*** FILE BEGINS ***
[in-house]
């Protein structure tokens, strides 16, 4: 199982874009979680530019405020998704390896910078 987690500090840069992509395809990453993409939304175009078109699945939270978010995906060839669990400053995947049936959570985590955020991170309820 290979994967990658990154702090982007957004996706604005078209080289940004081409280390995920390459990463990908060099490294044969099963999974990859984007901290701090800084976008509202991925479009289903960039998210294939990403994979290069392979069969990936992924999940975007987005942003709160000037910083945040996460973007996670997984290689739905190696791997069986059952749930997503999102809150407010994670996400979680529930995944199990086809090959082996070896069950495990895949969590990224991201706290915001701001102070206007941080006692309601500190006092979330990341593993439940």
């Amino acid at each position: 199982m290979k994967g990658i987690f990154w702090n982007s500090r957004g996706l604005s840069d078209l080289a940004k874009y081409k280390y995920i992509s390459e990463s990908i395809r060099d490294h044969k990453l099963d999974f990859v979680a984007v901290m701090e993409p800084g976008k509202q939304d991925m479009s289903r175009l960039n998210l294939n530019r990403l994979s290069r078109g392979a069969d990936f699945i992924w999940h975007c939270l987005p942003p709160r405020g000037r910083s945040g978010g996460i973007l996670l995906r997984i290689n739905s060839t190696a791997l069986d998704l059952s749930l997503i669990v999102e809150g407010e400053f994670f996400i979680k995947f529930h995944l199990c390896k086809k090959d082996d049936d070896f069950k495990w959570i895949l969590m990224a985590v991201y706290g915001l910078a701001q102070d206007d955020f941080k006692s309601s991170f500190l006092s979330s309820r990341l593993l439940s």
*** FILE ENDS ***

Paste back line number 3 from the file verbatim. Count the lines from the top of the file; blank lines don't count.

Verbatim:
């Amino acid at each position: 199982m290979k994967g990658i987690f990154w702090n982007s500090r957004g996706l604005s840069d078209l080289a940004k874009y081409k280390y995920i992509s390459e990463s990908i395809r060099d490294h044969k990453l099963d999974f990859v979680a984007v901290m701090e993409p800084g976008k509202q939304d991925m479009s289903r175009l960039n998210l294939n530019r990403l994979s290069r078109g392979a069969d990936f699945i992924w999940h975007c939270l987005p942003p709160r405020g000037r910083s945040g978010g996460i973007l996670l995906r997984i290689n739905s060839t190696a791997l069986d998704l059952s749930l997503i669990v999102e809150g407010e400053f994670f996400i979680k995947f529930h995944l199990c390896k086809k090959d082996d049936d070896f069950k495990w959570i895949l969590m990224a985590v991201y706290g915001l910078a701001q102070d206007d955020f941080k006692s309601s991170f500190l006092s979330s309820r990341l593993l439940s």